During Gophers men's basketball practices this fall, assistant Dave Thorson made sure to let every player know just how much he and first-year head coach Ben Johnson care about defense.
The right-hand man for Johnson makes a habit of running up to the white board and raising his voice so loud that it gets everyone's attention about the scouting report.
"If he feels we're lacking in that aspect, he knows how to get us going with the yelling," senior captain Eric Curry said.
The Gophers (4-0), who play Wednesday night against Jacksonville at home, have adopted an aggressive defensive-minded identity during their undefeated start under Johnson, who first learned to be intensely passionate about defense from Thorson, his old high school coach.
Take a good look at Minnesota's ball-pressure style and it might look familiar.
Johnson and Thorson had success with that defense-first mentality as a player-coach tandem at DeLaSalle — and they're already watching the Gophers have success with that approach this season.
The Gophers are first in the Big Ten in three-point percentage defense (23.9%), first in defensive rebounding (33.0 per game), second in steals (8.25), sixth in turnover margin (plus-1.25), and seventh in blocks (4.5).
"Obviously, he's a very good defensive coach," Johnson said about Thorson, who was at Colorado State last season. "He's going to have a heavy voice in what we do defensively. He knows the college game. He knows our system and how we want to implement."
At his various college assistant jobs, Johnson picked up different defensive ideas after playing for Thorson. From his three-year stint at Xavier, he picked up the term "kills" to describe getting three consecutive defensive stops.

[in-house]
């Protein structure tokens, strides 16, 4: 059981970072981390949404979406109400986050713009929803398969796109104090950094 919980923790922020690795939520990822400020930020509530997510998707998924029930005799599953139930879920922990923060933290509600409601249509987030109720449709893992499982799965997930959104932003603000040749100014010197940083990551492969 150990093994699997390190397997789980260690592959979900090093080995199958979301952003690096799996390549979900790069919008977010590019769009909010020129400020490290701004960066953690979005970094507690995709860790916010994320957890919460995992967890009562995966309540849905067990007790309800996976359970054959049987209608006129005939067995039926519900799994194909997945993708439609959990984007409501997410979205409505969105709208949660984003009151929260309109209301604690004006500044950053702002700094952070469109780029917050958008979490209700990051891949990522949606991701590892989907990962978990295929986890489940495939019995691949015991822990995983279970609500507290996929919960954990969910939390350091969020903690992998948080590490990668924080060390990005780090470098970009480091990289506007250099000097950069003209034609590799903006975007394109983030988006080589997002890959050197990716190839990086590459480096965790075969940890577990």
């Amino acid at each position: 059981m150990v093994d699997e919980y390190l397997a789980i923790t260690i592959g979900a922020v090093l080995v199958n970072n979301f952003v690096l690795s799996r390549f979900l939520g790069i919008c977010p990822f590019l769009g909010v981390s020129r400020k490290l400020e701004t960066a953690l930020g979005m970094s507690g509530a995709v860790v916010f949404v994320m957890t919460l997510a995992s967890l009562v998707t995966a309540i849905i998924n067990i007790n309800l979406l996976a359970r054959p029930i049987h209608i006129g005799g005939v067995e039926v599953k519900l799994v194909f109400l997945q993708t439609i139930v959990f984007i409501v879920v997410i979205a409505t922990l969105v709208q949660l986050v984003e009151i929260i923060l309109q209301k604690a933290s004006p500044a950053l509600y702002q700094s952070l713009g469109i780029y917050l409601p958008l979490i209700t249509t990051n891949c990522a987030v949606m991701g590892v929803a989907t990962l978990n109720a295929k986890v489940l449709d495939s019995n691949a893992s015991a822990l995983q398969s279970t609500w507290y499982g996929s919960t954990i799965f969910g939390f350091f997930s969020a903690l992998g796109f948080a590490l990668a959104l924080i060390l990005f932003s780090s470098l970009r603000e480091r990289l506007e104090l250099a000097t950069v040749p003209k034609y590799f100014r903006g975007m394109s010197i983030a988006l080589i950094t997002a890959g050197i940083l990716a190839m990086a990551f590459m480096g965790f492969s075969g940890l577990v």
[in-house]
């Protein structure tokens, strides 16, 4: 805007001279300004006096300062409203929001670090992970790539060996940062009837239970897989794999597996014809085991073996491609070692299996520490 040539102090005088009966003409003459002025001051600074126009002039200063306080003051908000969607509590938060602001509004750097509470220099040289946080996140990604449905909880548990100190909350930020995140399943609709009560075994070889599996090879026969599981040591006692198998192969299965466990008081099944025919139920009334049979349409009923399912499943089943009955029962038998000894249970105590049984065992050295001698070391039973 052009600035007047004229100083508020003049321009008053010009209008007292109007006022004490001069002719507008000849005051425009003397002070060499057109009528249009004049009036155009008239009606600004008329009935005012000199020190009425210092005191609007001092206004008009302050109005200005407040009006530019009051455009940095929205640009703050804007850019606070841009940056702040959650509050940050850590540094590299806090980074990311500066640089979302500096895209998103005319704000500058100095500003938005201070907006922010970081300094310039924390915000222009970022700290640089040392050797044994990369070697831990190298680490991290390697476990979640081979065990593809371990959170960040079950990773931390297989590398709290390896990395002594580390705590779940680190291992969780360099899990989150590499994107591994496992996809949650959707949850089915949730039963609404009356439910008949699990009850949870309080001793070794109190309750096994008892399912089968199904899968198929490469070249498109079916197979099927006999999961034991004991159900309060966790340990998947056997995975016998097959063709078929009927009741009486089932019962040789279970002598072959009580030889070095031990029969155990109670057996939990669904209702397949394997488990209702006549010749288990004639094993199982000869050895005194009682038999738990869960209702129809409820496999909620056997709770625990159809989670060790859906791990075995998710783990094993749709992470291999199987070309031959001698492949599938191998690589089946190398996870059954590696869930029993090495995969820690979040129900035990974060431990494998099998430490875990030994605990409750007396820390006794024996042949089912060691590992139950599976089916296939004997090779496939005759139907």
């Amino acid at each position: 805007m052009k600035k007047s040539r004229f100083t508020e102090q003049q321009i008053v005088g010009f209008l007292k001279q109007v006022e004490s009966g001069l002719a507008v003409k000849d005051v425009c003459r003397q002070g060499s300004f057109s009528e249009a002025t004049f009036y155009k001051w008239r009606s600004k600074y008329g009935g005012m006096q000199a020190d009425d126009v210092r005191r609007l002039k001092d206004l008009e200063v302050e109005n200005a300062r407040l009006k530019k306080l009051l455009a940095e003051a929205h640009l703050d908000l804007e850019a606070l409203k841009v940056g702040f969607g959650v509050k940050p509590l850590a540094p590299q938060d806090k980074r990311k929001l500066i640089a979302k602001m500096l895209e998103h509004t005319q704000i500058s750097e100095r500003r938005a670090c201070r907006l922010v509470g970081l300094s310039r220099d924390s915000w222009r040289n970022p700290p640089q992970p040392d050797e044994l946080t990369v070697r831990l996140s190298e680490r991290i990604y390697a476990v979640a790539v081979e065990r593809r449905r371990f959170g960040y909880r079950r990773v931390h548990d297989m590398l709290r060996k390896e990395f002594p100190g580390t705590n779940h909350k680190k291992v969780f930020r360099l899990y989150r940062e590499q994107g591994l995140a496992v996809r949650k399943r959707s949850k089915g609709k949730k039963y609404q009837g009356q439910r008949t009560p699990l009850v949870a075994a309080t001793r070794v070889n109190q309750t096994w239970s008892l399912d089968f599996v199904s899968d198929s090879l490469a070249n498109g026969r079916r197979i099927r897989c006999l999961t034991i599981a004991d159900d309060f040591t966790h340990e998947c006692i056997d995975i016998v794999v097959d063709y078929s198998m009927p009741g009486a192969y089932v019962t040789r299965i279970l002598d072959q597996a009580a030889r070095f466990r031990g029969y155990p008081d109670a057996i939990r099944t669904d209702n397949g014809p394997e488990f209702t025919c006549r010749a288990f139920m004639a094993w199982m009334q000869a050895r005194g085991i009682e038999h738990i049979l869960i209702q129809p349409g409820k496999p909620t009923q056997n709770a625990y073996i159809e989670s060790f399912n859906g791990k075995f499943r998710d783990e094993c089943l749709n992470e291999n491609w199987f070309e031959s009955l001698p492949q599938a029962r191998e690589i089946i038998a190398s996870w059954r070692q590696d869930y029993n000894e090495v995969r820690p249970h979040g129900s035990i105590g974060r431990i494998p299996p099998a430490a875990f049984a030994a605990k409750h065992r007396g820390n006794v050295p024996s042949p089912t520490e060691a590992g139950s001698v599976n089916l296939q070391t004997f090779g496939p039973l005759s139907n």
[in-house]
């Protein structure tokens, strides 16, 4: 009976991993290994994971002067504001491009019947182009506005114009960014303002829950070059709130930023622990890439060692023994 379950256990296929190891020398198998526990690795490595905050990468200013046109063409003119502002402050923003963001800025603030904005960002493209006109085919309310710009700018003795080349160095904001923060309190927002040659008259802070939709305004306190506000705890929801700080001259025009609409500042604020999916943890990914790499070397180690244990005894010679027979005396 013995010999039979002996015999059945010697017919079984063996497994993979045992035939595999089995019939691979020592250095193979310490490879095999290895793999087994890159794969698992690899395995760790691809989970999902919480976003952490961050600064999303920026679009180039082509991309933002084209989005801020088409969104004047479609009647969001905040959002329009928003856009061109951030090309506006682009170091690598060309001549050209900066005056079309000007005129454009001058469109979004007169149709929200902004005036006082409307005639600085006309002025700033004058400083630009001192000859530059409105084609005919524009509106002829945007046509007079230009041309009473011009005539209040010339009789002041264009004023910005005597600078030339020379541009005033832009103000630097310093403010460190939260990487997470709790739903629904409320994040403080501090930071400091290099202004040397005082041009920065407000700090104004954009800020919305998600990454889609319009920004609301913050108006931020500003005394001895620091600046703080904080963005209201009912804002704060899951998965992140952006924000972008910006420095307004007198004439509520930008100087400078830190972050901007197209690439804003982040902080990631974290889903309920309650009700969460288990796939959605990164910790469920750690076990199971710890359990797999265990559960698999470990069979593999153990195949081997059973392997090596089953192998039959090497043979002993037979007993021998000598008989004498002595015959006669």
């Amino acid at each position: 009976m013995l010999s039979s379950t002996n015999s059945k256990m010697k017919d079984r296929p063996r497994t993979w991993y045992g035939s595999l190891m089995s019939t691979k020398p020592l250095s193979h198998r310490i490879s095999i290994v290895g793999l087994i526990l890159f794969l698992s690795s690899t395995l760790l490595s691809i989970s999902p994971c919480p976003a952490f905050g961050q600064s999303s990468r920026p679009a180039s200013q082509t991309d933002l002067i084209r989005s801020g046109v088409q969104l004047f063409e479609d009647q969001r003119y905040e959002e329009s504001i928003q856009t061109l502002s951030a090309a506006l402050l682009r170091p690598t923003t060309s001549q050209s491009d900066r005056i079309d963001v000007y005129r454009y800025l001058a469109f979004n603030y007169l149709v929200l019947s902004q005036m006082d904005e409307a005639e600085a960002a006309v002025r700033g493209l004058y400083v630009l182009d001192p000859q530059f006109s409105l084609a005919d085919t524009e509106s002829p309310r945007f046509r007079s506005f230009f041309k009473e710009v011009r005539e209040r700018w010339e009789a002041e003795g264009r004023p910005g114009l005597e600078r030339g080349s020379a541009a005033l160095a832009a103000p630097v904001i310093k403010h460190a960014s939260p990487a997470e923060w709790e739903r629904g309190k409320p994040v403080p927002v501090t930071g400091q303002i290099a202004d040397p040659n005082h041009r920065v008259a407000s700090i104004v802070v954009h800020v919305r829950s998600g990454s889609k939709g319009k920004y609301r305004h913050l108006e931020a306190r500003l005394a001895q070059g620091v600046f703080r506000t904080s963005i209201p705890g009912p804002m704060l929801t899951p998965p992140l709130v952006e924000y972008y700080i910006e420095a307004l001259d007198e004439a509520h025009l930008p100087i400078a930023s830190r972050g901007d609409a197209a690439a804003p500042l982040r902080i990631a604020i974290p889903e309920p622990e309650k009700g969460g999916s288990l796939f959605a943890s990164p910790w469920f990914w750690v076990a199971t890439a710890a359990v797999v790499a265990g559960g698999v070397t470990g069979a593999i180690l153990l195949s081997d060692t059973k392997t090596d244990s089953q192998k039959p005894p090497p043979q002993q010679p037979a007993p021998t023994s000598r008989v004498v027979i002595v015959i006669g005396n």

In Friday's 78-49 victory against Purdue Fort Wayne, the Gophers erased a 10-point deficit by recording a season-high 12 kills, eclipsing what they accomplished in previous wins vs. Princeton (seven) and Western Kentucky (six) in the Asheville (N.C.) Championship.
"In the huddle or a timeout, we'll say we've got two stops and let's get a third and make it a kill," senior guard E.J. Stephens said. "It's something Coach really emphasizes, and we try to execute as best we can."
Thorson's influence on Johnson with defense is deep-seated since DeLaSalle's suffocating man-to-man pressure led the Islanders to the first two of Thorson's nine Minnesota state titles in the late 1990s.
"I'm blessed that way that I've had guys just play their tails off for us," Thorson said. "It will be no different now. The great thing is that's how Ben is."
Johnson knew Thorson would be a great teaching voice for his Gophers because "we built DeLaSalle and what we did there primarily on that defense."
The Gophers aren't an offensive juggernaut, but their ability to communicate, work together and execute scouting reports have been a recipe for immediate defensive success.
Six seniors among the seven-man rotation gives the Gophers a high level of experience and basketball knowledge. Starting guards Payton Willis, Luke Loewe and Stephens are all capable of pressuring the ball. Willis (2.3) and Stephens (2.0) are first and tied for third in the Big Ten in steals per game. And Loewe is "one of the best defensive players that we've had in a long time," Johnson said.
"Just his mentality on the ball," Johnson said of Loewe. "There's a reason why he guards the other team's best offensive player. He just has a grit to him, a tenacity to him, and he has no back down."
Defense was something ingrained into Johnson in high school by Thorson, but it's quickly becoming part of his Gophers basketball program's culture as well.
"We talk about win with our defense and have fun with your offense," Johnson said. "Especially this year, we have to guard, and we have to stop people. That's just kind of our identity. If you want to be successful in this league, you have to have stops in the half-court."